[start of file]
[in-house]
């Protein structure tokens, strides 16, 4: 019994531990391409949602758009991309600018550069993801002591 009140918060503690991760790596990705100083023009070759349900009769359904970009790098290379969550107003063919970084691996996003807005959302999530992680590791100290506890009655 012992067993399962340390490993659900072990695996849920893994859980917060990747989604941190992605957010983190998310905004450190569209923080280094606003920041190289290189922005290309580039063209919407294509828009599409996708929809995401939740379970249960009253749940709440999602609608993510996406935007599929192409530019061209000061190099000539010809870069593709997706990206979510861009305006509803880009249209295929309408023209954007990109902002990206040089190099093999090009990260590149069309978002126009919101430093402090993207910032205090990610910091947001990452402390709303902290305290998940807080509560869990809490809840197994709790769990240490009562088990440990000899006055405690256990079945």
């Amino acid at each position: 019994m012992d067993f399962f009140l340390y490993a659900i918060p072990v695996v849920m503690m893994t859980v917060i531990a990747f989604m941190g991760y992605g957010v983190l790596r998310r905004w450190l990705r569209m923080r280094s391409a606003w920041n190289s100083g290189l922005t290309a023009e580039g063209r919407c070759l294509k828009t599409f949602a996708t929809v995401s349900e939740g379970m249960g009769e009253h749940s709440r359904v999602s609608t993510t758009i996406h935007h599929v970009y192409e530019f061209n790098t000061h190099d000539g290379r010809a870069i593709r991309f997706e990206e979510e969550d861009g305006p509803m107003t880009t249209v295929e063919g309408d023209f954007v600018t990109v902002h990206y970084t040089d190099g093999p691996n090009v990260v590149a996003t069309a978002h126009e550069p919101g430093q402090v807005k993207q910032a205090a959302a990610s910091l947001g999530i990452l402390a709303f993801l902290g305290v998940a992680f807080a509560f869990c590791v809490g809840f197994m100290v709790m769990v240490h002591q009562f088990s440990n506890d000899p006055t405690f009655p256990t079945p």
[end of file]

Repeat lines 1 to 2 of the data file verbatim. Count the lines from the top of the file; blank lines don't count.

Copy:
[in-house]
């Protein structure tokens, strides 16, 4: 019994531990391409949602758009991309600018550069993801002591 009140918060503690991760790596990705100083023009070759349900009769359904970009790098290379969550107003063919970084691996996003807005959302999530992680590791100290506890009655 012992067993399962340390490993659900072990695996849920893994859980917060990747989604941190992605957010983190998310905004450190569209923080280094606003920041190289290189922005290309580039063209919407294509828009599409996708929809995401939740379970249960009253749940709440999602609608993510996406935007599929192409530019061209000061190099000539010809870069593709997706990206979510861009305006509803880009249209295929309408023209954007990109902002990206040089190099093999090009990260590149069309978002126009919101430093402090993207910032205090990610910091947001990452402390709303902290305290998940807080509560869990809490809840197994709790769990240490009562088990440990000899006055405690256990079945």